U.S. DEPARTMENT OF HOUSING AND URBAN DEVELOPMENT HOUSTON, TEXAS and AMERICAN FEDERATION OF GOVERNMENT EMPLOYEES, AFL-CIO, LOCAL 3320, AFL-CIO

UNITED STATES OF AMERICA

FEDERAL LABOR RELATIONS AUTHORITY

Office of Administrative Law Judges

WASHINGTON, D.C. 20424-0001

U.S. DEPARTMENT OF HOUSING

AND URBAN DEVELOPMENT

HOUSTON, TEXAS

Respondent

and

AMERICAN FEDERATION OF GOVERNMENT EMPLOYEES, AFL-CIO, LOCAL 3320, AFL-CIO

Charging Party

Case No. DA-CA-01-0233

NOTICE OF TRANSMITTAL OF DECISION

The above-entitled case having been heard before the undersigned Administrative Law Judge pursuant to the Statute and the Rules and Regulations of the Authority, the under-signed herein serves her Decision, a copy of which is attached hereto, on all parties to the proceeding on this date and this case is hereby transferred to the Federal Labor Relations Authority pursuant to 5 C.F.R. § 2423.34(b).

PLEASE BE ADVISED that the filing of exceptions to the attached Decision is governed by 5 C.F.R. §§ 2423.40-2423.41, 2429.12, 2429.21-2429.22, 2429.24-2429.25, and 2429.27.

Any such exceptions must be filed on or before

OCTOBER 28, 2002, and addressed to:

Office of Case Control

Federal Labor Relations Authority

607 14th Street, NW, Suite 415

Washington, DC 20424

____________________________

SUSAN E. JELEN

Administrative Law Judge

Dated: September 26, 2002

Washington, DC


UNITED STATES OF AMERICA

FEDERAL LABOR RELATIONS AUTHORITY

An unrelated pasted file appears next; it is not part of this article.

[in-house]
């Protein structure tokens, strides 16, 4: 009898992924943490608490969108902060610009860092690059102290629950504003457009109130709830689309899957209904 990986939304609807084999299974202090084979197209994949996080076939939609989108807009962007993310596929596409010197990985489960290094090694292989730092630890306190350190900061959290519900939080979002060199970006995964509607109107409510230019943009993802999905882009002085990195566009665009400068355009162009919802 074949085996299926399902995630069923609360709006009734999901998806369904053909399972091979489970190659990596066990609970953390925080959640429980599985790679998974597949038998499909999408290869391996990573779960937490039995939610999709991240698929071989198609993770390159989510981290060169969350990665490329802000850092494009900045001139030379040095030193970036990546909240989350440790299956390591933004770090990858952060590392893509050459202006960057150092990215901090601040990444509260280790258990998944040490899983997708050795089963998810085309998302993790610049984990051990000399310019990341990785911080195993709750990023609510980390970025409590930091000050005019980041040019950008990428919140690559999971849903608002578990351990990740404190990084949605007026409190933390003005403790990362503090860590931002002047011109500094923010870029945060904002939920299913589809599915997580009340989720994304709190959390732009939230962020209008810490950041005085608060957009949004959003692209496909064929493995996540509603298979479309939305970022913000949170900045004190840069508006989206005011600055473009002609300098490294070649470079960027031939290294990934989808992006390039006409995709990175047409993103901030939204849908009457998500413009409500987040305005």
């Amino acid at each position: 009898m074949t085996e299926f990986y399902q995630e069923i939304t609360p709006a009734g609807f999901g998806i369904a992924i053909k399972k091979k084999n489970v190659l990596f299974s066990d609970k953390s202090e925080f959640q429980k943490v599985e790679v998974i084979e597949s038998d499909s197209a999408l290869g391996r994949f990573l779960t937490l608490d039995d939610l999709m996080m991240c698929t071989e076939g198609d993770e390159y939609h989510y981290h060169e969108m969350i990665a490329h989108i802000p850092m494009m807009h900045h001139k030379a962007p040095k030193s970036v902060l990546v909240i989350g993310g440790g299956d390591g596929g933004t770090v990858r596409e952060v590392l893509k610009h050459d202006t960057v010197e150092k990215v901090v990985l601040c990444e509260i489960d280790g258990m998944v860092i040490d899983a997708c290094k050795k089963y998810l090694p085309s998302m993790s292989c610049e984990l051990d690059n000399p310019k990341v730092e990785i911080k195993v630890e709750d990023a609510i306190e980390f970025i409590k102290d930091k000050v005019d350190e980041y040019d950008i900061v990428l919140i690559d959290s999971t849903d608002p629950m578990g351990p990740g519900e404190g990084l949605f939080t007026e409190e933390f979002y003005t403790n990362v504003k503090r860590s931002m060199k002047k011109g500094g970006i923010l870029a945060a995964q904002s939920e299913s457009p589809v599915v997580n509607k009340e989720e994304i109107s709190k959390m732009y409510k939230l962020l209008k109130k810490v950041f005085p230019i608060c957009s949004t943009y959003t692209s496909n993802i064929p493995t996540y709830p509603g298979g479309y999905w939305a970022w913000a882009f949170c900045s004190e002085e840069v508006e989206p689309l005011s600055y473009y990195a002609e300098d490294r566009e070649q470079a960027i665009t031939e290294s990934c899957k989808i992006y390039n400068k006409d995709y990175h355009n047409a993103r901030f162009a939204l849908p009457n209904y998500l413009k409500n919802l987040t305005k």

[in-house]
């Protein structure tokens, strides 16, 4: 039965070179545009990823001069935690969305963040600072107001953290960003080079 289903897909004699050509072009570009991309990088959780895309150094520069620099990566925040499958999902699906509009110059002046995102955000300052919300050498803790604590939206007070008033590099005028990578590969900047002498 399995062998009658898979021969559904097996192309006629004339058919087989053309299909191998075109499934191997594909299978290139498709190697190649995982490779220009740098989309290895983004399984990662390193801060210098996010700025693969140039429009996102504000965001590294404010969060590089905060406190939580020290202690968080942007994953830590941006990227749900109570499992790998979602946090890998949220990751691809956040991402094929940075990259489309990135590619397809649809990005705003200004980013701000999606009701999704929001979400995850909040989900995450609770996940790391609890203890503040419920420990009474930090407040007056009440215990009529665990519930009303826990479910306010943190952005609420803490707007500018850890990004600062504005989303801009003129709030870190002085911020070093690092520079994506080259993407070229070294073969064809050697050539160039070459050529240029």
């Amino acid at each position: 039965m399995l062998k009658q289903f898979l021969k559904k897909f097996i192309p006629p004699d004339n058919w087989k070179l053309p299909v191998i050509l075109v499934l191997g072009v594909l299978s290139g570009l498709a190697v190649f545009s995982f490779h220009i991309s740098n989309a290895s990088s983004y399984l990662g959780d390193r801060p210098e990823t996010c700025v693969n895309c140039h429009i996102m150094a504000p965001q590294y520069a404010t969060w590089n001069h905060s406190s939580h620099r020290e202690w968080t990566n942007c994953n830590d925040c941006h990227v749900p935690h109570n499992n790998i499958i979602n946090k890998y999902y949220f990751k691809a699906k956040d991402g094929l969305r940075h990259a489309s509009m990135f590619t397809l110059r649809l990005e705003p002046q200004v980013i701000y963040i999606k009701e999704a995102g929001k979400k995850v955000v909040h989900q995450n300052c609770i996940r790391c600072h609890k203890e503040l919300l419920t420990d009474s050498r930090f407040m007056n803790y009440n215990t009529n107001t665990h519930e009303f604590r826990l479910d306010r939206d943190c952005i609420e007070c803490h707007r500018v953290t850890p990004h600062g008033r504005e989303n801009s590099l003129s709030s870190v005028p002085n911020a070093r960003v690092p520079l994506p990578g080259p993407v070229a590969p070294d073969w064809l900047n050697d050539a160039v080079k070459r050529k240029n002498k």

Office of Administrative Law Judges

WASHINGTON, D.C. 20424-0001

MEMORANDUM DATE: September 26, 2002

TO: The Federal Labor Relations Authority

FROM: SUSAN E. JELEN

Administrative Law Judge

SUBJECT: U.S. DEPARTMENT OF HOUSING

AND URBAN DEVELOPMENT

HOUSTON, TEXAS

Respondent

and Case No. DA-CA-01-0233

AMERICAN FEDERATION OF GOVERNMENT

EMPLOYEES, AFL-CIO, LOCAL 3320, AFL-CIO

Charging Party

Pursuant to section 2423.34(b) of the Rules and Regulations 5 C.F.R. § 2423.34(b), I am hereby transferring the above case to the Authority. Enclosed are copies of my Decision, the service sheet, and the transmittal form sent to the parties. Also enclosed are the transcript, exhibits, and any briefs filed by the parties.

Enclosures


OALJ 02-63 FEDERAL LABOR RELATIONS AUTHORITY

Office of Administrative Law Judges

WASHINGTON, D.C.

U.S. DEPARTMENT OF HOUSING

AND URBAN DEVELOPMENT

HOUSTON, TEXAS

Respondent

and

AMERICAN FEDERATION OF GOVERNMENT EMPLOYEES, AFL-CIO, LOCAL 3320, AFL-CIO

Charging Party

Case No. DA-CA-01-0233

Timothy J. Hartzer, Esquire

For the Respondent

Steven B. Thoren, Esquire

For the General Counsel

Phillip Aguirri

For the Charging Party

Before: SUSAN E. JELEN

Administrative Law Judge

DECISION

Statement of the Case

This case arises out of an unfair labor practice charge filed by the American Federation of Government Employees, Local 3320, AFL-CIO (Union) against the U.S. Department of Housing and Urban Development, Houston, Texas (Respondent), as well as a Complaint and Notice of Hearing issued by the Regional Director of the Dallas Region of the Federal Labor Relations Authority (FLRA). The complaint alleged that the Respondent violated section 7116(a)(1) and (2) of the